‘PVT Chat’ is the Extremely Online Love Story We All Deserve (FILM REVIEW)

Grade: B

It’s an odd ability in certain films that present a portrait of 21st-century life so stark that it comes across as downright dystopian. PVT Chat, and its meditation on love and trust in the digital age, is one of them.

The story centers on Jack (Peter Vack), a pale, awkward New Yorker who spends most of his time holed up in his tiny apartment. Alternating between online blackjack to make money, and chats with cam-girls to spend it, writer/director Ben Hozie gives little in terms of empathetic traits. Even if the visual of him using a dirty t-shirt to wipe cum off the floor just in front of his laptop is, at least, uncomfortably relatable.

As Jack continues to cycle through online cam-girls, he eventually comes across Scarlett (Julia Fox), a dom whose entire routine is berating her customers for money. While he’s willfully submissive to her routine, he portrays himself as a tech wunderkind on the verge of creating a thought-based internet. After having her cigarette put out on his tongue a few times, virtually speaking, Jack implores Scarlet for an earnest conversation. At least, as earnest as a conversation can be when money is offered up as part of the incentive.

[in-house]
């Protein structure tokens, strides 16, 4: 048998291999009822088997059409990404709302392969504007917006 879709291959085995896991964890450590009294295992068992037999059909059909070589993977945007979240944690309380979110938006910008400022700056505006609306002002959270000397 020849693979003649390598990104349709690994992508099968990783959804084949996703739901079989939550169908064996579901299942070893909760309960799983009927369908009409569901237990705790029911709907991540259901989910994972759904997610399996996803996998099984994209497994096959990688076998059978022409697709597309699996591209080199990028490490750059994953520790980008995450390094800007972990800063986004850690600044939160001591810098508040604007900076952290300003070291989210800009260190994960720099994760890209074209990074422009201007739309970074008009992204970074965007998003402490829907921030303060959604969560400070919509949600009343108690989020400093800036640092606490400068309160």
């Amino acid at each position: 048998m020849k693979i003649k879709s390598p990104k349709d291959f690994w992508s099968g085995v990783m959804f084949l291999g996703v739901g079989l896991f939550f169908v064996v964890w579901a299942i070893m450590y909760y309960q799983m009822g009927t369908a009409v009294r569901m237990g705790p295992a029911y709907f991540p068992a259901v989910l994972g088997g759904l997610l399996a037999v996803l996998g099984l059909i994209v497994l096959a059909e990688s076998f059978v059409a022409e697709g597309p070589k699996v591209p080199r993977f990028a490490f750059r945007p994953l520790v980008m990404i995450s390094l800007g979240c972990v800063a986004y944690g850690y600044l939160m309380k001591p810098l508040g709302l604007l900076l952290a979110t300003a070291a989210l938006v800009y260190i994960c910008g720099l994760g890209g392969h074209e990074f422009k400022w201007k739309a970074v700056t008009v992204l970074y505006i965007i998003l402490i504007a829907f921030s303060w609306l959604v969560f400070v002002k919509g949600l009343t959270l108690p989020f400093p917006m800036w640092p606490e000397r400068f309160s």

Scarlet, in turn, talks about her life in San Francisco, her waning interest in being a cam-girl, and her art. Naturally, Jack’s fixation on Scarlet grows into an obsession. While it’s strongly implied that Jack wasn’t exactly a skilled gadabout before, he’s soon unable to function in literally any capacity without Scarlet on a laptop screen smoking cigarettes and routinely berating him.

Eventually, while at a convenience store, Jack sees someone from behind who he believes to be Scarlet. With no inclination (or social candor) to approach her, he instead follows her down the rainy streets of her Chinatown neighborhood — always at a distance — until he finds her apartment.

Normally, this would have set the template for a cliche-filled story about dangerous obsession. Instead, PVT Chat goes in a much different, much more frantic direction. Like Jack, Scarlet isn’t exactly vilified when her life slowly comes into focus, but she’s not entirely redeemed. It turns out she’s running her own scheme beyond the cam girl gig, which is predicated on the assumption that Jack’s the wealthy tech genius he claims to be, while the fantasies constructed by both Jack and Scarlet start to unravel IRL.

While Vack portrays Jack’s desperation and disengagement convincingly, Fox, the breakout star of last year’s Uncut Gems, delivers a timely, seemingly effortless reminder of her offbeat charisma. Though Hozie doesn’t leave any principle characters to root for (but, to be fair, none that you’re outright rooting against), it does attempt to normalize these… less-conventional relationships and how people find them. Despite so much of its story taking place online, his vérité style gives an almost granular sense of his perception of the real world: dimly lit streets, cramped, hollow apartments, and flickering resolution of computer screens that dominate all of our lives.

PVT Chat is in theaters now and will be available on VOD Feb. 9

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